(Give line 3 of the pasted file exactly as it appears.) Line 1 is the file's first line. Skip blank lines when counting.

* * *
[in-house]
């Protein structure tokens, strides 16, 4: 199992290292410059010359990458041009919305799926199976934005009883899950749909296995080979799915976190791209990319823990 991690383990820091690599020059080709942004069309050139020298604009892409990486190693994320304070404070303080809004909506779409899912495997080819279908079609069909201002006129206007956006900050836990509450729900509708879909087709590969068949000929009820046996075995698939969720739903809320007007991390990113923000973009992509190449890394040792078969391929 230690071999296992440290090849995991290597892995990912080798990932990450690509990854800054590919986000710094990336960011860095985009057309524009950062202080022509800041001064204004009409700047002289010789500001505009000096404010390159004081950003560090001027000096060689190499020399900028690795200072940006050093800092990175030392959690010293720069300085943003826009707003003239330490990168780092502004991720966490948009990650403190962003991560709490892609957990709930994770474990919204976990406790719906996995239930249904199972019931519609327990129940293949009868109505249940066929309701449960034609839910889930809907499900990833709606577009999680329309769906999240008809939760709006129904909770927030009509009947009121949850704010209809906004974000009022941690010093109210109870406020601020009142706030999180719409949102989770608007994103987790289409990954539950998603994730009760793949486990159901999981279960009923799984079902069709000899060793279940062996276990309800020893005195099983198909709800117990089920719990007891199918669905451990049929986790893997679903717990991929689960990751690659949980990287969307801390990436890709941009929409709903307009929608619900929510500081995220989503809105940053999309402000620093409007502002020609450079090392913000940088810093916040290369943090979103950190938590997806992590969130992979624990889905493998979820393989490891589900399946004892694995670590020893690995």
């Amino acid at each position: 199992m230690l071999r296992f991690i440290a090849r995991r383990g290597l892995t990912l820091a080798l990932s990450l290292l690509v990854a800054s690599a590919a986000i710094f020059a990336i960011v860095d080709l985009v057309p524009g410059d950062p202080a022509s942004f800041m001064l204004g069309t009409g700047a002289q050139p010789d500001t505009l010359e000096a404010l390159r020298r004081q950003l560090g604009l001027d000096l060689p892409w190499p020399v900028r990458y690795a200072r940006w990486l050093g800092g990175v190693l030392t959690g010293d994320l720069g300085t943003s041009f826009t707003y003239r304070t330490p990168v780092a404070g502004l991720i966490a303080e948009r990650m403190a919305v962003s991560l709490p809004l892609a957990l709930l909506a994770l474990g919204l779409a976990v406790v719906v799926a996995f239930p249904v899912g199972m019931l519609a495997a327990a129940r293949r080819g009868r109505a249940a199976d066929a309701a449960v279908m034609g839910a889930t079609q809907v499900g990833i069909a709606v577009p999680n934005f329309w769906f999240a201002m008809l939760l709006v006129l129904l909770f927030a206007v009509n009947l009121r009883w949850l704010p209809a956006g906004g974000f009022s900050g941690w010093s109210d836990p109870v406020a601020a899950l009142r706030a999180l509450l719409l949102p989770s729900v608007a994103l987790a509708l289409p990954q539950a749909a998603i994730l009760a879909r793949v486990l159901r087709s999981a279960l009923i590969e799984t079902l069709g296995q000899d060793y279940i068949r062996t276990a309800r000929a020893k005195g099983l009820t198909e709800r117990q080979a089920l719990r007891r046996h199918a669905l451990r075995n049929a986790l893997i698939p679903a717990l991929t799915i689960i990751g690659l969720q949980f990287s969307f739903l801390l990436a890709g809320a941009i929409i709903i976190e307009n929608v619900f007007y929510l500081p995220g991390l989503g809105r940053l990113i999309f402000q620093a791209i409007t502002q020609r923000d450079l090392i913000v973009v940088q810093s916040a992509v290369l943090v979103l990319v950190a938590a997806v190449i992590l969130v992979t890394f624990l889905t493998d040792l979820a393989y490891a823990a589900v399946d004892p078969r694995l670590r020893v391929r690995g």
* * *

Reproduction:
């Amino acid at each position: 199992m230690l071999r296992f991690i440290a090849r995991r383990g290597l892995t990912l820091a080798l990932s990450l290292l690509v990854a800054s690599a590919a986000i710094f020059a990336i960011v860095d080709l985009v057309p524009g410059d950062p202080a022509s942004f800041m001064l204004g069309t009409g700047a002289q050139p010789d500001t505009l010359e000096a404010l390159r020298r004081q950003l560090g604009l001027d000096l060689p892409w190499p020399v900028r990458y690795a200072r940006w990486l050093g800092g990175v190693l030392t959690g010293d994320l720069g300085t943003s041009f826009t707003y003239r304070t330490p990168v780092a404070g502004l991720i966490a303080e948009r990650m403190a919305v962003s991560l709490p809004l892609a957990l709930l909506a994770l474990g919204l779409a976990v406790v719906v799926a996995f239930p249904v899912g199972m019931l519609a495997a327990a129940r293949r080819g009868r109505a249940a199976d066929a309701a449960v279908m034609g839910a889930t079609q809907v499900g990833i069909a709606v577009p999680n934005f329309w769906f999240a201002m008809l939760l709006v006129l129904l909770f927030a206007v009509n009947l009121r009883w949850l704010p209809a956006g906004g974000f009022s900050g941690w010093s109210d836990p109870v406020a601020a899950l009142r706030a999180l509450l719409l949102p989770s729900v608007a994103l987790a509708l289409p990954q539950a749909a998603i994730l009760a879909r793949v486990l159901r087709s999981a279960l009923i590969e799984t079902l069709g296995q000899d060793y279940i068949r062996t276990a309800r000929a020893k005195g099983l009820t198909e709800r117990q080979a089920l719990r007891r046996h199918a669905l451990r075995n049929a986790l893997i698939p679903a717990l991929t799915i689960i990751g690659l969720q949980f990287s969307f739903l801390l990436a890709g809320a941009i929409i709903i976190e307009n929608v619900f007007y929510l500081p995220g991390l989503g809105r940053l990113i999309f402000q620093a791209i409007t502002q020609r923000d450079l090392i913000v973009v940088q810093s916040a992509v290369l943090v979103l990319v950190a938590a997806v190449i992590l969130v992979t890394f624990l889905t493998d040792l979820a393989y490891a823990a589900v399946d004892p078969r694995l670590r020893v391929r690995g």